In the novella Hazardous Material, we get a glimpse of The Division’s origins and aims, when a young man stumbles onto a long-abandoned video arcade—which three decades ago was the site of the largest mass shooting in New York history—and unwittingly uncovers a relic of unimaginable power and mind-altering terror.

 

And in the never-before-released As the Worm Turns, Jack and Beth are back, along with their faithful dog, Blood. For months they’ve been keeping just one step ahead of The Division, whose enigmatic leader has been pursuing them with the single-minded obsession to capture them by any means necessary. But as Jack and Beth continue their quest to rid the world of the creatures once and for all they find themselves facing off against something even more terrifying than the Night Angels––something that could hold the key to humanity’s salvation…or its doom.

 

Three amazing horror stories in one chilling bundle...the only thing you won't fear is the price!

 

Purchase it at: Simon & Schuster / Barnes & Noble / Amazon / iTunes / GooglePlay

 

"Thrilling, edgy, and scary as hell, Nightlife is an outstanding debut and one of the most original takes on the vampire novel I've ever read." - Jason Starr, International Bestselling Author of The Pack

 

"Nightlife completely creeped me out. Martin is a master of suspense. Keep me up all night again soon!" -Nancy Holder, New York Times Bestselling Author, The Wicked Saga

 

"Doesn't get any darker than this; you can actually feel the blood spatter. Nightlife is the gutsiest debut I've read in a long time." - James Patrick Kelly, Hugo and Nebula Award winning author of Think Like a Dinosaur.

 

"An incredibly riveting, edge of your seat plot that was equal parts spooky mystery and gruesomely tragic horror novel." - All Things Urban Fantasy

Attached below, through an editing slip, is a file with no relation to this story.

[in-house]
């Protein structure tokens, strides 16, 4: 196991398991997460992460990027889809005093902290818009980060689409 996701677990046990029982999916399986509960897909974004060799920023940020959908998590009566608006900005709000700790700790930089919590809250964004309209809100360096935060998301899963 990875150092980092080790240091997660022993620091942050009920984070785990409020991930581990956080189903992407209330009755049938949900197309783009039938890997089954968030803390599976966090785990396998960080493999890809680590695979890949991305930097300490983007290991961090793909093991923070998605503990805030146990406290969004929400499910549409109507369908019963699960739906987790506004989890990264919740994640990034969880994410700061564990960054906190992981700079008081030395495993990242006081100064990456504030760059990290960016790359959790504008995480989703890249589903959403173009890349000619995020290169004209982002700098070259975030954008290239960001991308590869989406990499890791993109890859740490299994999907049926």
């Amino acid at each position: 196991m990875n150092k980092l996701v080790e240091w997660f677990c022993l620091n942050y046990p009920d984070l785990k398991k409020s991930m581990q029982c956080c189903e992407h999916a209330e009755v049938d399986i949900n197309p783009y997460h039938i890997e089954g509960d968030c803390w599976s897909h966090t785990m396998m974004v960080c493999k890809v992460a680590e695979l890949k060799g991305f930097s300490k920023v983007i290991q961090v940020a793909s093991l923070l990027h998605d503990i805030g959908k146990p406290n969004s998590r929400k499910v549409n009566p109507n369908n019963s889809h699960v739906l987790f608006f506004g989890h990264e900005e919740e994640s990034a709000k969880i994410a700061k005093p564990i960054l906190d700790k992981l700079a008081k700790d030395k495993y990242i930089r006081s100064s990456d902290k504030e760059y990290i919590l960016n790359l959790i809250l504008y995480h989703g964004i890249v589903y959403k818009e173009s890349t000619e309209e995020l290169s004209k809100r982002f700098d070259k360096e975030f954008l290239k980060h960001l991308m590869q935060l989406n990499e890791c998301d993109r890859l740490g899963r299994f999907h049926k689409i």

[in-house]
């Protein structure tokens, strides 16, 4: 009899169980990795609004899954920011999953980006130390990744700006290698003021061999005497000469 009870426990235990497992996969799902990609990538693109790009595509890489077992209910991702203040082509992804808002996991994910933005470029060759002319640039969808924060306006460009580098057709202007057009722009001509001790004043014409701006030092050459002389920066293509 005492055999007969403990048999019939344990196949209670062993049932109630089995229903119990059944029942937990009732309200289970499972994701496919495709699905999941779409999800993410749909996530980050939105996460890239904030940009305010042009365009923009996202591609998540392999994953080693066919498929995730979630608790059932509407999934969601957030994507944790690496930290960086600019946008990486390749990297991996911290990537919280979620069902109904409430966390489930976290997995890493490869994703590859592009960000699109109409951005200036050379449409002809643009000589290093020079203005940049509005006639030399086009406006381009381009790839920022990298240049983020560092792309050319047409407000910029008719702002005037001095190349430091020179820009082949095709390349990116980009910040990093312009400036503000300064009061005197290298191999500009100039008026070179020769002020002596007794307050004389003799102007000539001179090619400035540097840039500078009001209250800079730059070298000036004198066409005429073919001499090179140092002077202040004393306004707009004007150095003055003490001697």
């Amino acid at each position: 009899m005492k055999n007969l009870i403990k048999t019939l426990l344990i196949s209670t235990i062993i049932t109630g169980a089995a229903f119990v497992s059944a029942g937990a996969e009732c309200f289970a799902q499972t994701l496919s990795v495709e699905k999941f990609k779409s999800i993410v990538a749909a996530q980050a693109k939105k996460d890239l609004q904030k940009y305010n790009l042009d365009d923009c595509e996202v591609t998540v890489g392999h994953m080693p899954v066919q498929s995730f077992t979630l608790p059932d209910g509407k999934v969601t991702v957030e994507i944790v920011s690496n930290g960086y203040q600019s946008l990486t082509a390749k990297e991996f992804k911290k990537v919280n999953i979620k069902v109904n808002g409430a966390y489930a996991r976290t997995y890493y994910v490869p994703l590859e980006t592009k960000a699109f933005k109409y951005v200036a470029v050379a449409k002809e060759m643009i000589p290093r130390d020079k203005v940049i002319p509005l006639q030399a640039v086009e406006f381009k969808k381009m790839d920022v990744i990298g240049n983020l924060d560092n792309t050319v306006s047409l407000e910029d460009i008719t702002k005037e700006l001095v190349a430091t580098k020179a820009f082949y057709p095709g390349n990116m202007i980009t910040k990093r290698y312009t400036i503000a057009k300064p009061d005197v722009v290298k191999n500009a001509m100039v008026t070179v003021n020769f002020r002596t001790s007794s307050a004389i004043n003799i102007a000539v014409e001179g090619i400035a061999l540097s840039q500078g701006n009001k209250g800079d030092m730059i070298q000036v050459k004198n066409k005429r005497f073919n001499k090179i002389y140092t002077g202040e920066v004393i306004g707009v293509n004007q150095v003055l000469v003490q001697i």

"Whoa! This is like the ultimate Vampire book! No fluff here. This is not your modern, sexy, 'I wanna get laid by a vampire' book - this was some scary stuff." - Wall to Wall Books

 

"I don't think I've actually read anything like it!" - Bibliosanctum

 

"If you like your fantasy urban and dark, give this book a try. If you want to see vampires restored to a fearsome glory, give this book a try. If you just want a creepy good story for the Halloween month, give this book a try!" - Badass Book Reviews

 

"Nightlife is the perfect story to read if you like to get a good scare on!" - Jersey Girl Book Reviews

 

"Have you been wanting vampires that are mean, nasty, eating machines? Tired of the glitter and sparkle and angst? Well, check this book out....a perfect blend of action and pathos that most readers of horror should enjoy." - Now is Gone

 

"The vampires Matthew created are nothing like I ever read before. They are scary and creepy!" - Yummy Men and Kick Ass Chicks

 

 

Born in Allentown, Pennsylvania and raised in New Haven, Connecticut, it wasn’t until Matthew moved to Manhattan that he realized he was a writer. These days, he lives on a small island off the North Atlantic coast of the United States where it gets quiet in the winter…perhaps too quiet. . .

 

Get in touch with Matt on: Twitter / Website